On my leaving, the Finns of Montreal gave me a gift. It wasn’t a gift card, or a gold watch (do people do that anymore?) or a bottle of fancy wine. They thought about who I was to them, and who they were to me. Then nine households – nine different women, to be more precise – knitted a scarf. Together. They each, in turn, added wool from Finland, and colours from their homes that would mean something.
I’ve rarely been so touched. I wear the scarf often. I keep it in a place where I can look at it, as I’m doing now. Its colours tell me about the people who knitted it and the services and events we enjoyed together. Its heft in my hands reminds me how warmly I was embraced by the Finnish community. Although it wasn’t intended as such, the scarf turned out to be the perfect length for a stole (that priests and pastors wear over their robe as a sign of their ordination). When I got it, I told the women it would be a ritual object for me – it couldn’t help but be, because of how it was made.
In 1884 Canada’s Federal Government passed the potlach law, part of the Indian Act. It “legally” abolished all “Indian cultural practices,” the Sun Dance, the potlach, and other religious ceremonies. It also forbade Indigenous people and groups from keeping their ritual items. That provision was only repealed in the 1950s. Bob Joseph, in 21 Things You May Not Know About the Indian Act, writes that “for 71 years…almost three generations grew up deprived of the cultural fabric of their ancestors….thousands of irreplaceable ceremonial masks, robes, blankets, and other….items were lost forever to their people” (49).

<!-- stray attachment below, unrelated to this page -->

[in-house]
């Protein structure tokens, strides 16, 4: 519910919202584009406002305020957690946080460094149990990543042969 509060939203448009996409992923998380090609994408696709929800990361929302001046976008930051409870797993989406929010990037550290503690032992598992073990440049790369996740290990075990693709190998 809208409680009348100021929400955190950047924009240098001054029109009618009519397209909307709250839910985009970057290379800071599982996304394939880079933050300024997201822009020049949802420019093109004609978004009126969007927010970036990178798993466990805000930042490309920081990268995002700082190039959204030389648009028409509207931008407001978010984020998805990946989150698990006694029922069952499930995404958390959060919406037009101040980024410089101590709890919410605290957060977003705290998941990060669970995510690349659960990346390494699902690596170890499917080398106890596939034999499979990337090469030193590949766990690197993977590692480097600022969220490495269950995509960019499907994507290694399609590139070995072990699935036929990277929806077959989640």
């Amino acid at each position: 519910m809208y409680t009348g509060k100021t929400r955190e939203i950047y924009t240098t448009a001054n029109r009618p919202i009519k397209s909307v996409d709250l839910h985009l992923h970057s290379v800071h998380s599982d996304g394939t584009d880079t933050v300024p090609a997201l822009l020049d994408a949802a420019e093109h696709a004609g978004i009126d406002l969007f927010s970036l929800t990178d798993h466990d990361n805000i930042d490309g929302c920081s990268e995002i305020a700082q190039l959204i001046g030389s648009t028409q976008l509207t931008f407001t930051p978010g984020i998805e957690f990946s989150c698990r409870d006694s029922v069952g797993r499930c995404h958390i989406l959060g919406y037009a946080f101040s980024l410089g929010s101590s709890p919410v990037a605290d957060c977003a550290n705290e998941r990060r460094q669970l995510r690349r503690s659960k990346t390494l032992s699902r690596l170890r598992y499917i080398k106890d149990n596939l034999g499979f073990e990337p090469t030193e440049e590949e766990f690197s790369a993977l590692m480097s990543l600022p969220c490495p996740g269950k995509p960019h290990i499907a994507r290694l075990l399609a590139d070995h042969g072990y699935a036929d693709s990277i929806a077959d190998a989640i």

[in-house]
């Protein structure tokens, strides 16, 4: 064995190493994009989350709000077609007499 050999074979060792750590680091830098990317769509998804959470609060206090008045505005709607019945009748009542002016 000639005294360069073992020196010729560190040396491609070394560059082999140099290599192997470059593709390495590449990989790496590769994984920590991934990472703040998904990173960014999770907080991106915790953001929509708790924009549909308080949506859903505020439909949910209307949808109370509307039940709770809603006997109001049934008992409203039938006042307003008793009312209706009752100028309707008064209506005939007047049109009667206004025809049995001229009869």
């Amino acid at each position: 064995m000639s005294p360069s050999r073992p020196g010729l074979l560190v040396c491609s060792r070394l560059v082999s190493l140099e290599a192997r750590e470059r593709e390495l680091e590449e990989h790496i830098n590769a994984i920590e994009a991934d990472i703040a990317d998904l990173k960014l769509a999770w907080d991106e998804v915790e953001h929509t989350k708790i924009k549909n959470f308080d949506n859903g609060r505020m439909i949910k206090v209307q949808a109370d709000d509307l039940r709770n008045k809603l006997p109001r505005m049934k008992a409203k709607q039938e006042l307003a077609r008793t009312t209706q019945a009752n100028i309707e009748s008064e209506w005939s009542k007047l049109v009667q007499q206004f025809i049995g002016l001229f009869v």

When I walked into the Castle Museum here in Nottingham UK, the first thing to catch my eye was the medicine pouch you see below. The little sign says it comes from Alberta, Canada. When ceremonies – the life of a culture – were outlawed, many of the stolen objects were given to museums. That bundle belonged – STILL belongs – to someone…Blackfoot? Cree? It’s hard to imagine someone coming into my house to take my Finnish scarf, or a Bible, or a communion chalice. But that’s exactly what my government did to the Indigenous peoples. Learning this, and remembering it, is part of being ready for reconciliation.
Sara Parks __________________________ Assistant Professor in New Testament Studies, University of Nottingham
Absolutely agree with you, Matthew! Thank you for this post. I wonder, if anyone has asked the museum to return the medicine pouch to the descendents of those from whom it was taken?
I have the feeling they might be willing, but I wonder who the rightful owners now would be, even which FN the pouch was taken from?
I think the original tribal owners could be determined by the bag’s provenance and/or by its design features. It would be so wonderful if it made its way back home!
Perhaps I will send a photo of this to the Glenbow Museum in Calgary. They will have a better idea, and could perhaps trace its original owners!
Fantastic! Let me know how it goes!
Well-said, Matthew—and huge felicitations on your new post!
Thank you! If you mean the one class I’m teaching here, it’s going well (my students were great today!)
Lord, hasten the return of these beloved to their communities…
what expressive, heartfelt gratitude –
on their faces, and the scarf…calls to my mind the heart of the one leper who turned back to thank Jesus
thank you! We really grew to care for and value each other in that community….they’re great folks!